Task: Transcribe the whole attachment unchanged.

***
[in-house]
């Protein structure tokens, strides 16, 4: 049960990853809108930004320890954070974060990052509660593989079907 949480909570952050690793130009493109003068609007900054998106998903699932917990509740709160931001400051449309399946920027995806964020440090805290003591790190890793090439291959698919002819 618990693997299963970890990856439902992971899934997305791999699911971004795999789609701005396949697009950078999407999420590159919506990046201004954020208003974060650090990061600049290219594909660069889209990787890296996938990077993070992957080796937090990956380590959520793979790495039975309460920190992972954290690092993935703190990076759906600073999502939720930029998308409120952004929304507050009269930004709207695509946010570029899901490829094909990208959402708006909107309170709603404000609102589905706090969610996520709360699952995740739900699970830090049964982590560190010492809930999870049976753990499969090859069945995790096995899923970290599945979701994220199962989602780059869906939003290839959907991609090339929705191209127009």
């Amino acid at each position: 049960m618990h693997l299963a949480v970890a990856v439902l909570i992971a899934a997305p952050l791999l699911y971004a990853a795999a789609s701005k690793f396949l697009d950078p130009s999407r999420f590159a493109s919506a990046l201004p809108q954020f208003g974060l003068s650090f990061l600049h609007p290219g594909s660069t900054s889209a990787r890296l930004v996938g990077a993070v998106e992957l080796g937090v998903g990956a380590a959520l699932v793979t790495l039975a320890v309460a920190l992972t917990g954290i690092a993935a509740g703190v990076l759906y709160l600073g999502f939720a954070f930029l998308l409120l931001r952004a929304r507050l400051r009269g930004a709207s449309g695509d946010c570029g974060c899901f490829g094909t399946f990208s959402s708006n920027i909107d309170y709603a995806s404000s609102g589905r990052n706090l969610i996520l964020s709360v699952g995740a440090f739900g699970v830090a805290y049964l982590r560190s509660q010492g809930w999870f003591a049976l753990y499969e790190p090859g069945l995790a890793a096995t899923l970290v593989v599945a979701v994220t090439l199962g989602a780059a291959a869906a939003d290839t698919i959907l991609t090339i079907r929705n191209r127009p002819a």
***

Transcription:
[in-house]
């Protein structure tokens, strides 16, 4: 049960990853809108930004320890954070974060990052509660593989079907 949480909570952050690793130009493109003068609007900054998106998903699932917990509740709160931001400051449309399946920027995806964020440090805290003591790190890793090439291959698919002819 618990693997299963970890990856439902992971899934997305791999699911971004795999789609701005396949697009950078999407999420590159919506990046201004954020208003974060650090990061600049290219594909660069889209990787890296996938990077993070992957080796937090990956380590959520793979790495039975309460920190992972954290690092993935703190990076759906600073999502939720930029998308409120952004929304507050009269930004709207695509946010570029899901490829094909990208959402708006909107309170709603404000609102589905706090969610996520709360699952995740739900699970830090049964982590560190010492809930999870049976753990499969090859069945995790096995899923970290599945979701994220199962989602780059869906939003290839959907991609090339929705191209127009």
């Amino acid at each position: 049960m618990h693997l299963a949480v970890a990856v439902l909570i992971a899934a997305p952050l791999l699911y971004a990853a795999a789609s701005k690793f396949l697009d950078p130009s999407r999420f590159a493109s919506a990046l201004p809108q954020f208003g974060l003068s650090f990061l600049h609007p290219g594909s660069t900054s889209a990787r890296l930004v996938g990077a993070v998106e992957l080796g937090v998903g990956a380590a959520l699932v793979t790495l039975a320890v309460a920190l992972t917990g954290i690092a993935a509740g703190v990076l759906y709160l600073g999502f939720a954070f930029l998308l409120l931001r952004a929304r507050l400051r009269g930004a709207s449309g695509d946010c570029g974060c899901f490829g094909t399946f990208s959402s708006n920027i909107d309170y709603a995806s404000s609102g589905r990052n706090l969610i996520l964020s709360v699952g995740a440090f739900g699970v830090a805290y049964l982590r560190s509660q010492g809930w999870f003591a049976l753990y499969e790190p090859g069945l995790a890793a096995t899923l970290v593989v599945a979701v994220t090439l199962g989602a780059a291959a869906a939003d290839t698919i959907l991609t090339i079907r929705n191209r127009p002819a």